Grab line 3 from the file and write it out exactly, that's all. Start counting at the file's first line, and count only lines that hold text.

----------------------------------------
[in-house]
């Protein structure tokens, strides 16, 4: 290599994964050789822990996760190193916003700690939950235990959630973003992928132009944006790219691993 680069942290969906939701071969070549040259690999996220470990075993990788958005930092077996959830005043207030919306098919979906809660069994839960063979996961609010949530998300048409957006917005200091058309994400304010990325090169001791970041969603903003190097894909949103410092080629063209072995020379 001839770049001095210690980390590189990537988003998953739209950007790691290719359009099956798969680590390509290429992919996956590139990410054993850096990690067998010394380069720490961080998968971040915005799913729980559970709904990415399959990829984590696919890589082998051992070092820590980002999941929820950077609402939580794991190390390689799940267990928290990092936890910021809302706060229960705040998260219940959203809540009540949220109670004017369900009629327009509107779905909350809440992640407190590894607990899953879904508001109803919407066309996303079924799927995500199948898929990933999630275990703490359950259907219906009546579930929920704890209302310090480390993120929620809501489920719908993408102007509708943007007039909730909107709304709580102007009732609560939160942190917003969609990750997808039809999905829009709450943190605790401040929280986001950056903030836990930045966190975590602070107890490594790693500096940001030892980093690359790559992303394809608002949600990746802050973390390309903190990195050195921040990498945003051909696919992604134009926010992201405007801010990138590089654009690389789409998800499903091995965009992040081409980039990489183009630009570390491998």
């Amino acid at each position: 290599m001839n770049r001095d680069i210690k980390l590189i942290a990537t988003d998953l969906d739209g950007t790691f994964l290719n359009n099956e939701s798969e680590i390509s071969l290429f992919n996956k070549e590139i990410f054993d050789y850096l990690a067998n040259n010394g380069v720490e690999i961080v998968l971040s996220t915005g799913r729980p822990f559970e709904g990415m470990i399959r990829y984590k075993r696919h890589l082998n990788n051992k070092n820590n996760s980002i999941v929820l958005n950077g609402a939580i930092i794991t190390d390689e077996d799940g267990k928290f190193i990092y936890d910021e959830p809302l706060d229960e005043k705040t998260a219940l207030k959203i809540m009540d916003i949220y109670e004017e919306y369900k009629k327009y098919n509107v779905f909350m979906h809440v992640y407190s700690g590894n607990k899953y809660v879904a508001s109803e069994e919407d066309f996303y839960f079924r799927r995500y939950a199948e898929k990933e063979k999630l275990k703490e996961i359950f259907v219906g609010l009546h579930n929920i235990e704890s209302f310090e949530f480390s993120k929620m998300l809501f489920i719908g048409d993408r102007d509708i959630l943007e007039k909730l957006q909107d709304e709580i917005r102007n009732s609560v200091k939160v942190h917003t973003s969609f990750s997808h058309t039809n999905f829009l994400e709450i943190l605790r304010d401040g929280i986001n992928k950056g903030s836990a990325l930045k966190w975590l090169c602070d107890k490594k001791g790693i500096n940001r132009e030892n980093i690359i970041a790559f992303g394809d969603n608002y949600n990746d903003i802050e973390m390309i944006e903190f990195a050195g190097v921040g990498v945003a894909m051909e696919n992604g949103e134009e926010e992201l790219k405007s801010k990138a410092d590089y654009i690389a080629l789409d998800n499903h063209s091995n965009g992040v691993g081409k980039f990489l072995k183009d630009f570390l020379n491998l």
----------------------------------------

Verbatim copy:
């Amino acid at each position: 290599m001839n770049r001095d680069i210690k980390l590189i942290a990537t988003d998953l969906d739209g950007t790691f994964l290719n359009n099956e939701s798969e680590i390509s071969l290429f992919n996956k070549e590139i990410f054993d050789y850096l990690a067998n040259n010394g380069v720490e690999i961080v998968l971040s996220t915005g799913r729980p822990f559970e709904g990415m470990i399959r990829y984590k075993r696919h890589l082998n990788n051992k070092n820590n996760s980002i999941v929820l958005n950077g609402a939580i930092i794991t190390d390689e077996d799940g267990k928290f190193i990092y936890d910021e959830p809302l706060d229960e005043k705040t998260a219940l207030k959203i809540m009540d916003i949220y109670e004017e919306y369900k009629k327009y098919n509107v779905f909350m979906h809440v992640y407190s700690g590894n607990k899953y809660v879904a508001s109803e069994e919407d066309f996303y839960f079924r799927r995500y939950a199948e898929k990933e063979k999630l275990k703490e996961i359950f259907v219906g609010l009546h579930n929920i235990e704890s209302f310090e949530f480390s993120k929620m998300l809501f489920i719908g048409d993408r102007d509708i959630l943007e007039k909730l957006q909107d709304e709580i917005r102007n009732s609560v200091k939160v942190h917003t973003s969609f990750s997808h058309t039809n999905f829009l994400e709450i943190l605790r304010d401040g929280i986001n992928k950056g903030s836990a990325l930045k966190w975590l090169c602070d107890k490594k001791g790693i500096n940001r132009e030892n980093i690359i970041a790559f992303g394809d969603n608002y949600n990746d903003i802050e973390m390309i944006e903190f990195a050195g190097v921040g990498v945003a894909m051909e696919n992604g949103e134009e926010e992201l790219k405007s801010k990138a410092d590089y654009i690389a080629l789409d998800n499903h063209s091995n965009g992040v691993g081409k980039f990489l072995k183009d630009f570390l020379n491998l």